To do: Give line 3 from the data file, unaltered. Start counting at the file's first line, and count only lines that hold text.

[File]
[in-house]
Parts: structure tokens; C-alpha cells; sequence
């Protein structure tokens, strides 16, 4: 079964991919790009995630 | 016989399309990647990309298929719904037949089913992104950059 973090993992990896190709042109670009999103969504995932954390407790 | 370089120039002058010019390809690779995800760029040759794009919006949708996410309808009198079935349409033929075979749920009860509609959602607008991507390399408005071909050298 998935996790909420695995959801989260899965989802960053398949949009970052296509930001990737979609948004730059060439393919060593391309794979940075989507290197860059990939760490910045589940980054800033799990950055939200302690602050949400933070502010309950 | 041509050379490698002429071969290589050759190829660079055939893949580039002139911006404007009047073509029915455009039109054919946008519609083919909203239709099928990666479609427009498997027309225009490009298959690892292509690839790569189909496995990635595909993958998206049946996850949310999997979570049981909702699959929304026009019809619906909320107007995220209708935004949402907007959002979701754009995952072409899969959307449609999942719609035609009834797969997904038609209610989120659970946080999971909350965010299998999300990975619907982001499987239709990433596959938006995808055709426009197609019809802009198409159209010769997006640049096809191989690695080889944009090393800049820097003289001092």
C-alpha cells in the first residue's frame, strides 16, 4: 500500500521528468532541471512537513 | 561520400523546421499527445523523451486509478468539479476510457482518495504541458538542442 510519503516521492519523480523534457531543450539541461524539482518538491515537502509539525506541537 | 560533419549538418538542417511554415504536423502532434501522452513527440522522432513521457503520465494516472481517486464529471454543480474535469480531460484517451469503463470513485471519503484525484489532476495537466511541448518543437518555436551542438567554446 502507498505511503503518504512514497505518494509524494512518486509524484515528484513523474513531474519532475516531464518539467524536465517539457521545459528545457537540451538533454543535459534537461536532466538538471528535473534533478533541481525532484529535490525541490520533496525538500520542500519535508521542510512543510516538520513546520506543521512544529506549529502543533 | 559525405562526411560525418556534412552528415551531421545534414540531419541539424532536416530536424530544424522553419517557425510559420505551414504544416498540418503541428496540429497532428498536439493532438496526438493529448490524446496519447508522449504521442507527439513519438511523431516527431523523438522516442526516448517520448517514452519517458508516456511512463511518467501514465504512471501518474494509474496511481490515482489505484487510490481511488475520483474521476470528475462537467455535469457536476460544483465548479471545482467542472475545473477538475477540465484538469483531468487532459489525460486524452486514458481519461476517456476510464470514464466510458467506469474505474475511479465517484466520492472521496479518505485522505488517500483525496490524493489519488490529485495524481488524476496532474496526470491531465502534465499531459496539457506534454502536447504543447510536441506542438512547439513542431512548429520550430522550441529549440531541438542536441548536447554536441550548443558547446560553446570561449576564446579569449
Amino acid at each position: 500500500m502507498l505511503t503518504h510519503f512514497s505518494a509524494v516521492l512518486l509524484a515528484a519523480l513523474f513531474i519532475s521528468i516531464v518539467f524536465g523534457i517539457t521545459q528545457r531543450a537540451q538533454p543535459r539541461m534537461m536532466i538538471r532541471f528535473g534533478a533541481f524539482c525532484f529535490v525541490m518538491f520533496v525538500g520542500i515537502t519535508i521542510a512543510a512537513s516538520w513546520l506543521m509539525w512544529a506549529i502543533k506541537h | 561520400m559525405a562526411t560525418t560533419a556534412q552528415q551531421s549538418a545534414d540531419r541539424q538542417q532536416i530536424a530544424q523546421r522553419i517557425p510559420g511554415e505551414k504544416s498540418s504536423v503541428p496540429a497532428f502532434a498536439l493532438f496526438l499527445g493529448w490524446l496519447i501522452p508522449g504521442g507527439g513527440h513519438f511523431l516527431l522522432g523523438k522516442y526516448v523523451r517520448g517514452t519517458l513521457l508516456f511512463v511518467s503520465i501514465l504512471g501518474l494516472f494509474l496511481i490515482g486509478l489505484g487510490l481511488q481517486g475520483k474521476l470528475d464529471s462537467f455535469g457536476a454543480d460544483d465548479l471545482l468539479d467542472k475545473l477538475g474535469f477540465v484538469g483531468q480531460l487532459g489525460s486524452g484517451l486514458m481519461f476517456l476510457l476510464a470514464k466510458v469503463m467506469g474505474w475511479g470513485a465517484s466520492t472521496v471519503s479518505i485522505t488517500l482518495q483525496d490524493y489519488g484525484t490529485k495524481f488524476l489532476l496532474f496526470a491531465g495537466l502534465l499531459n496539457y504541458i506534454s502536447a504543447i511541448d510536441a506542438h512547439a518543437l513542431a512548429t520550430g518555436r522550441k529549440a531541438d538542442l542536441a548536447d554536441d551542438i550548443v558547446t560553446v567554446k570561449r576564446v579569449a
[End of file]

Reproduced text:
């Protein structure tokens, strides 16, 4: 079964991919790009995630 | 016989399309990647990309298929719904037949089913992104950059 973090993992990896190709042109670009999103969504995932954390407790 | 370089120039002058010019390809690779995800760029040759794009919006949708996410309808009198079935349409033929075979749920009860509609959602607008991507390399408005071909050298 998935996790909420695995959801989260899965989802960053398949949009970052296509930001990737979609948004730059060439393919060593391309794979940075989507290197860059990939760490910045589940980054800033799990950055939200302690602050949400933070502010309950 | 041509050379490698002429071969290589050759190829660079055939893949580039002139911006404007009047073509029915455009039109054919946008519609083919909203239709099928990666479609427009498997027309225009490009298959690892292509690839790569189909496995990635595909993958998206049946996850949310999997979570049981909702699959929304026009019809619906909320107007995220209708935004949402907007959002979701754009995952072409899969959307449609999942719609035609009834797969997904038609209610989120659970946080999971909350965010299998999300990975619907982001499987239709990433596959938006995808055709426009197609019809802009198409159209010769997006640049096809191989690695080889944009090393800049820097003289001092």